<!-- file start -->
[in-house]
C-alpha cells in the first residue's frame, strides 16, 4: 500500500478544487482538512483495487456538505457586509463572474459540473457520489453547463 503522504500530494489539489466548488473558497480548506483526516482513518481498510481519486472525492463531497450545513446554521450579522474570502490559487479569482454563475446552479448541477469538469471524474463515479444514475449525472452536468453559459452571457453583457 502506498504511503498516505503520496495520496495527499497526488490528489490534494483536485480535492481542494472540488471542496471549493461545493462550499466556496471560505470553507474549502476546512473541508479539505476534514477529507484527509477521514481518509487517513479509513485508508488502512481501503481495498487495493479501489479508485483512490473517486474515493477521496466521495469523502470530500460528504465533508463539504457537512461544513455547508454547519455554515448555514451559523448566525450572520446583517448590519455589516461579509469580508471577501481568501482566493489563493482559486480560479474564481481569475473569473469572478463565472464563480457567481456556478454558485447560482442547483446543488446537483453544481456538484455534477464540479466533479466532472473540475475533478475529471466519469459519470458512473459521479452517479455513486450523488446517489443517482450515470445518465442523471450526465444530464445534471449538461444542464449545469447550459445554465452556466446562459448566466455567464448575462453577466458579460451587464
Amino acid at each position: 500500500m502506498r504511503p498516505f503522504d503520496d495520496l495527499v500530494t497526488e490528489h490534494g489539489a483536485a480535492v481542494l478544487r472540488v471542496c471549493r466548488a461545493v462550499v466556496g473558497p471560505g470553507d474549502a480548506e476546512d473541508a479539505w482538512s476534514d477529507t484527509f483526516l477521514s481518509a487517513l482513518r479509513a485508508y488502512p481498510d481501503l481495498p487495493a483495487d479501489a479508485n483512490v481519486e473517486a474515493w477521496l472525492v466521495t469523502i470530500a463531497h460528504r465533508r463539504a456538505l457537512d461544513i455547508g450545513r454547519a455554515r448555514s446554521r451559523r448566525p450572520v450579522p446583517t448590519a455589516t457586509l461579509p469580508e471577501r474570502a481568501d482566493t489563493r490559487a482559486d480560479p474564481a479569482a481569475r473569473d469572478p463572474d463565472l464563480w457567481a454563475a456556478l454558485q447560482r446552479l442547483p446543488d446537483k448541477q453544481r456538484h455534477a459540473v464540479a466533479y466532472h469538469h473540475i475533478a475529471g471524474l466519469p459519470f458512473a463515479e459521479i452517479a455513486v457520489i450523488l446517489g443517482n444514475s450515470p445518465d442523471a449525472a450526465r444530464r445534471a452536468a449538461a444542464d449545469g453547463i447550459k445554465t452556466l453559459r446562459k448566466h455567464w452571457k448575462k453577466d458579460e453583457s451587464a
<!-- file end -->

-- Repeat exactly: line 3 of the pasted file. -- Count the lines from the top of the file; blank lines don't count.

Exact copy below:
Amino acid at each position: 500500500m502506498r504511503p498516505f503522504d503520496d495520496l495527499v500530494t497526488e490528489h490534494g489539489a483536485a480535492v481542494l478544487r472540488v471542496c471549493r466548488a461545493v462550499v466556496g473558497p471560505g470553507d474549502a480548506e476546512d473541508a479539505w482538512s476534514d477529507t484527509f483526516l477521514s481518509a487517513l482513518r479509513a485508508y488502512p481498510d481501503l481495498p487495493a483495487d479501489a479508485n483512490v481519486e473517486a474515493w477521496l472525492v466521495t469523502i470530500a463531497h460528504r465533508r463539504a456538505l457537512d461544513i455547508g450545513r454547519a455554515r448555514s446554521r451559523r448566525p450572520v450579522p446583517t448590519a455589516t457586509l461579509p469580508e471577501r474570502a481568501d482566493t489563493r490559487a482559486d480560479p474564481a479569482a481569475r473569473d469572478p463572474d463565472l464563480w457567481a454563475a456556478l454558485q447560482r446552479l442547483p446543488d446537483k448541477q453544481r456538484h455534477a459540473v464540479a466533479y466532472h469538469h473540475i475533478a475529471g471524474l466519469p459519470f458512473a463515479e459521479i452517479a455513486v457520489i450523488l446517489g443517482n444514475s450515470p445518465d442523471a449525472a450526465r444530464r445534471a452536468a449538461a444542464d449545469g453547463i447550459k445554465t452556466l453559459r446562459k448566466h455567464w452571457k448575462k453577466d458579460e453583457s451587464a